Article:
IMHO, the necessity for "rich" UIs is vastly overrated. A well-designed HTML UI that uses Javascript/Ajax only as an additional option (i.e., degrades gracefully) is an excellent solution for the 80% use-case.

Re: Pricing by James Ward

Hi Corby,

Here are the exact pricing details for the whole Flex product line:

Many companies have been very successful with Flex using only the free Flex SDK, which is free and doesn't have any hidden runtime fees. Free as in free. :)

Hope that helps.


Why would I want to lock into a proprietary solution? by Marc Stock

Seriously, did everyone get the memo but Eckel that locking yourself into proprietary solutions when FOSS/open standards solutions exist is a bad plan? I am no open source bigot -- I buy more software tools than anyone I know but I just don't get the point of using Flex. I think Eckel has become obsessed with the "ease" of everything to the point of exclusion.

Just because something is easier to do does not instantly make it better.

consultant in search of a subject by Joost de Vries

Ha, so Eckel has worn out Python as a subject so a new programming model is needed?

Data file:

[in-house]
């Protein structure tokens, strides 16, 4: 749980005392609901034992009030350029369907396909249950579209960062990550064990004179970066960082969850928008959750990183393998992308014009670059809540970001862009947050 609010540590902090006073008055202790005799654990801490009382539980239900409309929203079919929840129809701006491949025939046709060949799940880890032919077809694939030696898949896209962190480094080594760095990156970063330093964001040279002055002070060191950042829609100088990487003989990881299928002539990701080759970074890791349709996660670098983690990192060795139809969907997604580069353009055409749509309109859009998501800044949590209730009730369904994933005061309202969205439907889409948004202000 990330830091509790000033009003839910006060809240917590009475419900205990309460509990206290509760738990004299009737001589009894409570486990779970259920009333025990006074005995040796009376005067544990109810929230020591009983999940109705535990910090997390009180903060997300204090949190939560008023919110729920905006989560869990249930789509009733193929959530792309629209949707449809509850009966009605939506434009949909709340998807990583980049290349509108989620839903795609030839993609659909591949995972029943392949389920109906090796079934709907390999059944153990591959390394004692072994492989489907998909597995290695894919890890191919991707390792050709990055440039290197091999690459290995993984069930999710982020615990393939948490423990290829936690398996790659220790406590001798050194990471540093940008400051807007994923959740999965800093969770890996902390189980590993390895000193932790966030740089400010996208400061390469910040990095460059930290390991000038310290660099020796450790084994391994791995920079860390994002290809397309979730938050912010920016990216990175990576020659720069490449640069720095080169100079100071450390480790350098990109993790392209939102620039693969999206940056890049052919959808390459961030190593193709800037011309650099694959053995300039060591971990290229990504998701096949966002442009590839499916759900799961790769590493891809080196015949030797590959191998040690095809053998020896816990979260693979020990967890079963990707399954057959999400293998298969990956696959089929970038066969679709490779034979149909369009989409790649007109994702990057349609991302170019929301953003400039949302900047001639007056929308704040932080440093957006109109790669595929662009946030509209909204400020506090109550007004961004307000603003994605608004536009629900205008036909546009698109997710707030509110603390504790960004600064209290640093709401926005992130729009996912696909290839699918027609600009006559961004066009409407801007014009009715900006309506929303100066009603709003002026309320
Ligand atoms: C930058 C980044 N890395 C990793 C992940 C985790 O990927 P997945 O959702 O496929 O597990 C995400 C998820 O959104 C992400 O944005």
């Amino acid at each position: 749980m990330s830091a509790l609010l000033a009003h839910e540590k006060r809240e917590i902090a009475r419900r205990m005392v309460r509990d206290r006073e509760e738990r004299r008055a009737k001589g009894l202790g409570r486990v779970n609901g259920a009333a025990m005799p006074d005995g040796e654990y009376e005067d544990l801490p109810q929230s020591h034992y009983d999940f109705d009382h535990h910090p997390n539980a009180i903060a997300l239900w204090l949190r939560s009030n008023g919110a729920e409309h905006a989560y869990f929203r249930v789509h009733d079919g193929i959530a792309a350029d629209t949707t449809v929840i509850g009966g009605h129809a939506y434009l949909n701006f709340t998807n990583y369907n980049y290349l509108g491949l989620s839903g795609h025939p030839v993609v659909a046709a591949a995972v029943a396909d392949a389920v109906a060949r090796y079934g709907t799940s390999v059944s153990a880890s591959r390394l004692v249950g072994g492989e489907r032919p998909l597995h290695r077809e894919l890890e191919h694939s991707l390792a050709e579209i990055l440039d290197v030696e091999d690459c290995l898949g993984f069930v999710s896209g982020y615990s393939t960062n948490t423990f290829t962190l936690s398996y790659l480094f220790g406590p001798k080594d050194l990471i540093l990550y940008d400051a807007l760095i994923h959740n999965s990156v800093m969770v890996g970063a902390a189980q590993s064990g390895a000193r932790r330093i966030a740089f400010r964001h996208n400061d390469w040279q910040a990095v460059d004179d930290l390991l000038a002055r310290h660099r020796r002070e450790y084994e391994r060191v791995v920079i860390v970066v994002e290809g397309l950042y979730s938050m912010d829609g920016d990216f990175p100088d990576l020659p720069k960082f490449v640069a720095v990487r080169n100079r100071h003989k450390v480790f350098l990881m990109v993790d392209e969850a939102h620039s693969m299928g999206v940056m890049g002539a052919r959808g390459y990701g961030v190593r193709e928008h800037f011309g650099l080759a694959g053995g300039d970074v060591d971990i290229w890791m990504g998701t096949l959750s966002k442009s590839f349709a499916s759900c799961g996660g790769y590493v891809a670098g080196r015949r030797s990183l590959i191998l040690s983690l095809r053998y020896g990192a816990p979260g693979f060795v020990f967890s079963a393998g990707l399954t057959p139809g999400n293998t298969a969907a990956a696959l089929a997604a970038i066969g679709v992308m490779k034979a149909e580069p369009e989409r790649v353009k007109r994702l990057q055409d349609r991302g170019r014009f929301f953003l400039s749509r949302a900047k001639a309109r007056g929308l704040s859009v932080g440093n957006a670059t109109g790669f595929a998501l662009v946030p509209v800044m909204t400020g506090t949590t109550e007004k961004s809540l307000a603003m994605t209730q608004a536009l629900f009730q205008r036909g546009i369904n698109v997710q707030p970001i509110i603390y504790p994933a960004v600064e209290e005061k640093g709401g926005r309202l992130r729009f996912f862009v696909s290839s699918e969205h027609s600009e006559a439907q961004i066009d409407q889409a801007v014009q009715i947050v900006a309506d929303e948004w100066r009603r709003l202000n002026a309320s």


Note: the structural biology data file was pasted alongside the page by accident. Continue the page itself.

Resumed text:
Re: consultant in search of a subject by James Ward

Haha. Actually Bruce and I recently recorded a screencast about using Python & Flex together:

Why not... by david m

MS Sparkle? I hear it will be better than Flash.

Or VRML. It's had time to mature, and I hear there's a netscape plugin.

Please, keep me away from web sites this person develops. HTML is a great thing, no matter how bad it gets.

Re: Pricing by Raghu Madabusi

How about Laszlo(, an open source platform for RIA. I have developed an application with Laszlo and it was quite impressive.


Re: Why would I want to lock into a proprietary solution? by Corba The Geek

There are open source alternatives to Flex that also use the "free, if proprietary" Flash plugin... Like OpenLaszlo. The main plus of "Flex" is the use of a commonly available, easily installed VM; i.e., Flash. If you're not willing to use proprietary development environments like Flex, you might be more interested in OS solutions like Laszlo (which have been around about as long as Flex). Check out